Ok. So you need an operation (or you think you do, or you’ve been told you do). What do you ask the surgeon? You need the answer to these seven questions.
Having surgery is a scary time. None of us wants to feel like our body has been violated. We all worry about loss of control. The recovery worries us. The risk worries us. First, find your surgeon. When you see them and are thinking about having surgery, ask these seven questions:
1. What are Your Options?
Having a consult with a surgeon is about getting an opinion. You need to know what you choices are. Unless you have a broken bone or cancer (and even then) usually if you are offered surgery, there are choices. Explore all your choices. The choices can include do nothing and observe with follow up, nonsurgical treatments and surgery. There may also be big and little options in terms of surgery. If you choose a surgical option you need to know the long term implications. Is it one and done or is it a recurring problem? Is it better to fix it all in one go or do just what is needed? All options that need to be put on the table. With the coronavirus pandemic delaying surgery, if you can, becomes a real option.
2. What is the Nature of the Procedure?
Ask EXACTLY what they procedure is called. Write it down. Ask for any brochures. Ask what happens in lay persons terms. If the explanation is too technical ask for it to be made simpler. I have seen patients who had surgery elsewhere who did not understand that they would get screws in their back. You need to know how long it takes, what is being done, any implants, whether it’s outpatient or overnight. You need to understand the procedure in simple terms. Right down the exact title and google it to see if there is general information on it. The internet is a general, not a specific guide. The day of surgery, talk to your anaesthesiologist. Ask if it’s local or general anaesthesia. Is there a prep? When do you stop eating? Which pills do you stop before surgery? Most surgeons will give you a ‘surgery pack’ to cover all these things.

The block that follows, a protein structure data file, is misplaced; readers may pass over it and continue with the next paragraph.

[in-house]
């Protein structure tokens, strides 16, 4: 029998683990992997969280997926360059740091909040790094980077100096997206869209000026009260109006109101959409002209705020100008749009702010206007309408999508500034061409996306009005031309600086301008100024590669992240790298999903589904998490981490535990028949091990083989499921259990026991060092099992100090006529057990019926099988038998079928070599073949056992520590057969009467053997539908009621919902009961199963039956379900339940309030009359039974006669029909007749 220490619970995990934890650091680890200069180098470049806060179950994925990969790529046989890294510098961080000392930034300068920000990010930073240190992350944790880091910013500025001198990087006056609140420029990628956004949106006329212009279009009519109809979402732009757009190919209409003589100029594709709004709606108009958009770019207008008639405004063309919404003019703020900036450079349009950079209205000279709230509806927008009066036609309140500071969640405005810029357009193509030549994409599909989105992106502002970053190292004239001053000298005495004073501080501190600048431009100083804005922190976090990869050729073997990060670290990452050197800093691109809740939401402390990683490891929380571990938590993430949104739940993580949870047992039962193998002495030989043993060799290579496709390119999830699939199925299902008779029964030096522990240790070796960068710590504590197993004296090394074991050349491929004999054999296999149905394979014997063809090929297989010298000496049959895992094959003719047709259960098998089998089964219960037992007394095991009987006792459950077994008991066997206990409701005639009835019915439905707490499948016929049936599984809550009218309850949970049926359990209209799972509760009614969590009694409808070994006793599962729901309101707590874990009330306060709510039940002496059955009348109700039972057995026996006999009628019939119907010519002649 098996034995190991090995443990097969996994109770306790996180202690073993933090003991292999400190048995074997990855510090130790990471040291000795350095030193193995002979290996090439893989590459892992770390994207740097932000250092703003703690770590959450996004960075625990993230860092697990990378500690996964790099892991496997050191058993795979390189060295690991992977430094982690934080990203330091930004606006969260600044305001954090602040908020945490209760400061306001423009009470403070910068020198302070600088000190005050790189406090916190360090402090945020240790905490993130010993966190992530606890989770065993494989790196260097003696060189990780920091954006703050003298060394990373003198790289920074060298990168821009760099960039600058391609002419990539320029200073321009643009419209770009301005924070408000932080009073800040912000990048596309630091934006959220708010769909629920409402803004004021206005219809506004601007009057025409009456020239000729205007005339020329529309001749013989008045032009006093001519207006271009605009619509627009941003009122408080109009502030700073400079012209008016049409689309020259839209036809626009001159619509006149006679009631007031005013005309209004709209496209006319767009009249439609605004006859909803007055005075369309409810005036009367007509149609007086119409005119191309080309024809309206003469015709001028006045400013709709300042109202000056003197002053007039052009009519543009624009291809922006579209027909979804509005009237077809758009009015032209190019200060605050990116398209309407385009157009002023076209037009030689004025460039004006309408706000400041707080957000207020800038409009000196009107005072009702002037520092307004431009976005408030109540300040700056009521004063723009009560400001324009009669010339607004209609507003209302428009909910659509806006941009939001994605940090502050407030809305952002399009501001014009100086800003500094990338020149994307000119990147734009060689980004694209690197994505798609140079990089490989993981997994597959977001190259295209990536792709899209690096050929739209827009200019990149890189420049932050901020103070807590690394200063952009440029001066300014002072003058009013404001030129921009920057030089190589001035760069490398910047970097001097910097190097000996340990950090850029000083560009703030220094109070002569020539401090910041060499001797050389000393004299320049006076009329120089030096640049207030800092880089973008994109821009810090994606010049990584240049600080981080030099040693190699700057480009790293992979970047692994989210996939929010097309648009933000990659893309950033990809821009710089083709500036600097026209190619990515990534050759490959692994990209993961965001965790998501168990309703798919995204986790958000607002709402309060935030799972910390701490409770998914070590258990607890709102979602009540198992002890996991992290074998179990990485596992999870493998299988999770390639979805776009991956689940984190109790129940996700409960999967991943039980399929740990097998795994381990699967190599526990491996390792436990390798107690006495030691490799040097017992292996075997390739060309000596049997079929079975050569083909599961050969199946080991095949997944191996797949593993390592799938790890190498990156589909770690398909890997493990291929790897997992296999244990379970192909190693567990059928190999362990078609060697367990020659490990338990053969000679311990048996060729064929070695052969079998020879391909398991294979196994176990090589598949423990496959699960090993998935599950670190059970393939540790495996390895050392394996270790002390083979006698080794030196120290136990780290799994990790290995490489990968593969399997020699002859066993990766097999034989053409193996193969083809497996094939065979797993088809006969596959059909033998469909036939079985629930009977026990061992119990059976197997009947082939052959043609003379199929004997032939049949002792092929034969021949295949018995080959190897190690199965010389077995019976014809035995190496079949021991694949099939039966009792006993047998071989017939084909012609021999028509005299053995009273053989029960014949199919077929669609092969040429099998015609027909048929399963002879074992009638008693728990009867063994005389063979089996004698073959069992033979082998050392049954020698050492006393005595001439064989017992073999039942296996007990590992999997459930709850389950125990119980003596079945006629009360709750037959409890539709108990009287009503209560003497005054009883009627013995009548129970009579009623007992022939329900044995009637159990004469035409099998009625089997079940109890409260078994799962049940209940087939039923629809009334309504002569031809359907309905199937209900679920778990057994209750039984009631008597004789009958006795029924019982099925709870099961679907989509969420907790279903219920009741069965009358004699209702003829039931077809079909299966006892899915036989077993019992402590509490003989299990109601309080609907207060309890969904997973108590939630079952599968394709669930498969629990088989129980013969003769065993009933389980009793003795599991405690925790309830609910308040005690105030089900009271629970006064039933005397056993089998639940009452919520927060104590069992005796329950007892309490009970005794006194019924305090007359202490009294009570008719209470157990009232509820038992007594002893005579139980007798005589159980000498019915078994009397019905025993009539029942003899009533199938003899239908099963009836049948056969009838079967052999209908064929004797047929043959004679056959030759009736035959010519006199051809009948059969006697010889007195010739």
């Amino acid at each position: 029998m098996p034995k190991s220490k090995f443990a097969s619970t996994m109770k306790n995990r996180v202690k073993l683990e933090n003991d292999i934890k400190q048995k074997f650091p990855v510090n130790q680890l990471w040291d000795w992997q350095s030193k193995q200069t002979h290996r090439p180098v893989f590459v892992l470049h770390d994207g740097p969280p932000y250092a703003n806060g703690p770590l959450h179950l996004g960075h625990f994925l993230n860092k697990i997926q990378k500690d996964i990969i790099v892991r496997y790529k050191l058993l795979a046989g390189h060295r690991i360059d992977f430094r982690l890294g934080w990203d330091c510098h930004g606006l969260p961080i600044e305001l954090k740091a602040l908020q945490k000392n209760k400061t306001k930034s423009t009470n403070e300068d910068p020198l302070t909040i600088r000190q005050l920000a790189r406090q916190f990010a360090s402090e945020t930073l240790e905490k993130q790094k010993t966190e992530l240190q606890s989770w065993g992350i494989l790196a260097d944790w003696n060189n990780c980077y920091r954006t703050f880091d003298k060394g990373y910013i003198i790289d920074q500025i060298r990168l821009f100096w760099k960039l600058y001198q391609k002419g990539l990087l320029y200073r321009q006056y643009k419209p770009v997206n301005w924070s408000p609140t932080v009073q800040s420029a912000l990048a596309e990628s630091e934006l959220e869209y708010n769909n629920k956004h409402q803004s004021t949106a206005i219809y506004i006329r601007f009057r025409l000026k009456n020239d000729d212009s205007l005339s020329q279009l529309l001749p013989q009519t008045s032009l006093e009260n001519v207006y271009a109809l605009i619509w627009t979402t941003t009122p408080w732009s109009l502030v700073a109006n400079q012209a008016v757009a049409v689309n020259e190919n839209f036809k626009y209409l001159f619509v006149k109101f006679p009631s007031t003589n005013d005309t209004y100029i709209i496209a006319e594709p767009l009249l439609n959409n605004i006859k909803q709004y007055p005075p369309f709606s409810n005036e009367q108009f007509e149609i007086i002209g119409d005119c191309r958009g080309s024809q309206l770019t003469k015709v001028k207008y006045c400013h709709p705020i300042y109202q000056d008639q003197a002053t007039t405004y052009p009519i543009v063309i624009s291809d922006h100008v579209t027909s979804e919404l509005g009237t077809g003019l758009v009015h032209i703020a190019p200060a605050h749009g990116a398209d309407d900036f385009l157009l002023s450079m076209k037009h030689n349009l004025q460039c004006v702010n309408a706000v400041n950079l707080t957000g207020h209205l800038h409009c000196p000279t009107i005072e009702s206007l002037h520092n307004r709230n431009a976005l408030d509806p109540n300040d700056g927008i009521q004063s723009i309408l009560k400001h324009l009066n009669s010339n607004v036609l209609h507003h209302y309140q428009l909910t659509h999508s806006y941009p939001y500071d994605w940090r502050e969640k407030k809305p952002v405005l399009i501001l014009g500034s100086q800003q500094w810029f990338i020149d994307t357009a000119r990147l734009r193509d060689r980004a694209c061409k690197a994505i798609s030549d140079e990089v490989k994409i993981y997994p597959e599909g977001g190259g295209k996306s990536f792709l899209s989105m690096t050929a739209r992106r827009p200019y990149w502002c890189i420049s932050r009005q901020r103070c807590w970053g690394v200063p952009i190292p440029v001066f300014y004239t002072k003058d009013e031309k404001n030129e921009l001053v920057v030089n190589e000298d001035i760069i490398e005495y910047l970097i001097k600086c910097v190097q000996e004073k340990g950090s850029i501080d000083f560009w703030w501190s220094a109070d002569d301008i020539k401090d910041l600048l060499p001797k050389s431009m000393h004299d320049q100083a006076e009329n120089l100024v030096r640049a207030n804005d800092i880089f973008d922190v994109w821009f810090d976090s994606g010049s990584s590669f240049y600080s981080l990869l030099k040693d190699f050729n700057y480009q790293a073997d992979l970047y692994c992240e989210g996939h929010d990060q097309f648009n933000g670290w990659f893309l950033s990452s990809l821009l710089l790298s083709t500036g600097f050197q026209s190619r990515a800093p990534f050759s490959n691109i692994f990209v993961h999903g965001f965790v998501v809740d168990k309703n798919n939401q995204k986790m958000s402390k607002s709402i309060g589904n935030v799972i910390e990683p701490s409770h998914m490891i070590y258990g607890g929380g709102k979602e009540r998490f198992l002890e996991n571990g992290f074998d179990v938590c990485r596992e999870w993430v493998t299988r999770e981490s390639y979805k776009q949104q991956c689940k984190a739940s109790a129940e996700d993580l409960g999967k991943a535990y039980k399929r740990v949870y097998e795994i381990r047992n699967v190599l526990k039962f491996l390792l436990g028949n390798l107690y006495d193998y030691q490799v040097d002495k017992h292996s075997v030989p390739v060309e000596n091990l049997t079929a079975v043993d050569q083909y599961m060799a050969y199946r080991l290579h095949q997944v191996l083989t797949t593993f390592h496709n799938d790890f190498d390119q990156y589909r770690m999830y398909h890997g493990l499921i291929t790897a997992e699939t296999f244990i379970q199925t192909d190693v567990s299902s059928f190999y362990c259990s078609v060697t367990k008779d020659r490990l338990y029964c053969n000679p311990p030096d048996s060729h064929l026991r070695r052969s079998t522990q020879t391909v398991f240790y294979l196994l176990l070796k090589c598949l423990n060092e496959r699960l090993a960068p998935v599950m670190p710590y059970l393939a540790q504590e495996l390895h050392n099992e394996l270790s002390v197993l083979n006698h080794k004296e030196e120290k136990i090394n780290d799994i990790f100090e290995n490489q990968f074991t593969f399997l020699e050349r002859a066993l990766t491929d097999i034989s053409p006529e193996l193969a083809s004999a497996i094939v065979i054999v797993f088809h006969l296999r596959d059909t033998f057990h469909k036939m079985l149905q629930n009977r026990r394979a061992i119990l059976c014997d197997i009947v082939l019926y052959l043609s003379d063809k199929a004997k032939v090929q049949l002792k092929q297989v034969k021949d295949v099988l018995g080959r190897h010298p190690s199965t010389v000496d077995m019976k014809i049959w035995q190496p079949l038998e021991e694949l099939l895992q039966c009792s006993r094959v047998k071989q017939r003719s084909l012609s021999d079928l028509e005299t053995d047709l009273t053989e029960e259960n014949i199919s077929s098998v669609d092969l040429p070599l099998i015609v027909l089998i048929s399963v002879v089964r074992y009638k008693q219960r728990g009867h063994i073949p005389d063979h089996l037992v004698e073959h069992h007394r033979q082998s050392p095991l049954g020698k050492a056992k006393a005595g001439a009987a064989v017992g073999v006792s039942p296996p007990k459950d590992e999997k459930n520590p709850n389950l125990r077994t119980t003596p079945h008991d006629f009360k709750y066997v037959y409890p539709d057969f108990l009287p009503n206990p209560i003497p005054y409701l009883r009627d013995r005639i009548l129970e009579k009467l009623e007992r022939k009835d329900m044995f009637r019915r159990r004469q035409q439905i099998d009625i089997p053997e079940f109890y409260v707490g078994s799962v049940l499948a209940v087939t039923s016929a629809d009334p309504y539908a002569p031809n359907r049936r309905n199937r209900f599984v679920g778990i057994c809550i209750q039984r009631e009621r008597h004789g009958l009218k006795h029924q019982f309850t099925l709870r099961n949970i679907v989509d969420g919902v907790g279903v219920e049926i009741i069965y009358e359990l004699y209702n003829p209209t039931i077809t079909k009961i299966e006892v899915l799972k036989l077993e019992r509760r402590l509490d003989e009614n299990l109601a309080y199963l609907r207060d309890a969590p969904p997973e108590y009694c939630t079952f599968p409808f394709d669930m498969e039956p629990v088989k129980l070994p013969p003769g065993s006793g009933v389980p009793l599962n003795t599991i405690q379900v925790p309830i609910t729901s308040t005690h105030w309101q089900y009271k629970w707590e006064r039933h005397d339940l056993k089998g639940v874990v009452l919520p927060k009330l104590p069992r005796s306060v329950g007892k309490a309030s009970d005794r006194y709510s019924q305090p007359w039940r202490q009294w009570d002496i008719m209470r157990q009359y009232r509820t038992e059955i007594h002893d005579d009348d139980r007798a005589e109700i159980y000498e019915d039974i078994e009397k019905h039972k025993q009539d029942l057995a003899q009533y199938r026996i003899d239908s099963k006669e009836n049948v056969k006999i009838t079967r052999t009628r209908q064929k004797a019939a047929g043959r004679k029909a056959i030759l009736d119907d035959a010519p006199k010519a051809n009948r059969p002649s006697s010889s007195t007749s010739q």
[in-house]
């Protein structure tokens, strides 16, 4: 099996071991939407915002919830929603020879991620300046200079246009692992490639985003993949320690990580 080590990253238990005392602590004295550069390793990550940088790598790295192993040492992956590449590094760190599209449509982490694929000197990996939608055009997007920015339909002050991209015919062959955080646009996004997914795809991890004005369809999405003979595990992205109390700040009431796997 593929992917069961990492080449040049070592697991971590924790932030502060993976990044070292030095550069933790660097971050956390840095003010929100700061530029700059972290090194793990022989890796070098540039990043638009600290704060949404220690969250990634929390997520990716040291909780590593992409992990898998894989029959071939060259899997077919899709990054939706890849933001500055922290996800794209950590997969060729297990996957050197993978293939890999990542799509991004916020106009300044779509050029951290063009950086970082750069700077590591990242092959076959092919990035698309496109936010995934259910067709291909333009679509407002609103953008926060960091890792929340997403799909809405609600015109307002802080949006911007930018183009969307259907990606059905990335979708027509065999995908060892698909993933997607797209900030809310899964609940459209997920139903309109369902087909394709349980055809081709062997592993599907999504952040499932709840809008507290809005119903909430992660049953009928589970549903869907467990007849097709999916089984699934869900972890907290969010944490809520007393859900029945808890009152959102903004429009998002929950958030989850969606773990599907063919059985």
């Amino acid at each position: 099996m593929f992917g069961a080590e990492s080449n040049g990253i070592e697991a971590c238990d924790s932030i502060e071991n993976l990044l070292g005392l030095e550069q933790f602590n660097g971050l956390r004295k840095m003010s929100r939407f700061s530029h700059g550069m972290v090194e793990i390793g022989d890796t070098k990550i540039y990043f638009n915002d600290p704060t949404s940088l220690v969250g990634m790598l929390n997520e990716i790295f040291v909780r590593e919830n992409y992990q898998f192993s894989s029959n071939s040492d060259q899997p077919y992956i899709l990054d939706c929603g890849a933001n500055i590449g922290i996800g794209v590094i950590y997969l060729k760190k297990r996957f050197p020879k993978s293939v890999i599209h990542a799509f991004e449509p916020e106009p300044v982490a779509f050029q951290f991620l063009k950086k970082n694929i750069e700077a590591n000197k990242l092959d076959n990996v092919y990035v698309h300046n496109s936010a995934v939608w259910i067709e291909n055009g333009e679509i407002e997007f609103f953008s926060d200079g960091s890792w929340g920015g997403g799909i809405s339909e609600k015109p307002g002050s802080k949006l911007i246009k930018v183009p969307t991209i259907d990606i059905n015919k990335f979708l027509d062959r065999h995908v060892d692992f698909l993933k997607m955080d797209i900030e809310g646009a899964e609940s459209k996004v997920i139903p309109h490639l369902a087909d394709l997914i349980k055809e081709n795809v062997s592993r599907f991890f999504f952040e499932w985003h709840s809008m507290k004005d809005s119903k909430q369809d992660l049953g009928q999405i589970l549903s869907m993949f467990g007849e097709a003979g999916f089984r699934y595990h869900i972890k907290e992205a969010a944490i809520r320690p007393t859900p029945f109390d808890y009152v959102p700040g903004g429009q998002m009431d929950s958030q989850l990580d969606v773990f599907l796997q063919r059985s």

3. Is this Condition Common?
Not one we ask enough of and I bring it up a lot. It’s good to have a common condition when it comes to medical problems. Common means that we see a lot of it and treat a lot of it and get good at it. if it’s rare then ask how comfortable the surgeon is in managing the condition. That’s where seeing a teaching hospital is worthwhile as rare conditions sometimes need special expertise.
4. How Many Have You Done?
This ties into how common your problem is. Would you rather have a surgeon who has done 100 or 10,000 of these procedures? If they have done less than 20 then it’s either rare or the surgeon is relatively inexperienced.
5. What are the Risks?
There are 2 kinds of risks: speed bumps and stop signs.
Speed bumps are things like infection, bleeding, anaesthesia reactions, wound problems, postoperative chest problems etc. They happen. Probably <5% in cases. Stop signs are bad things. In my game that includes death and paralysis. This is generally less than 1%. If it’s high you need to know why. Ask what the worst thing that can happen is and how likely that is.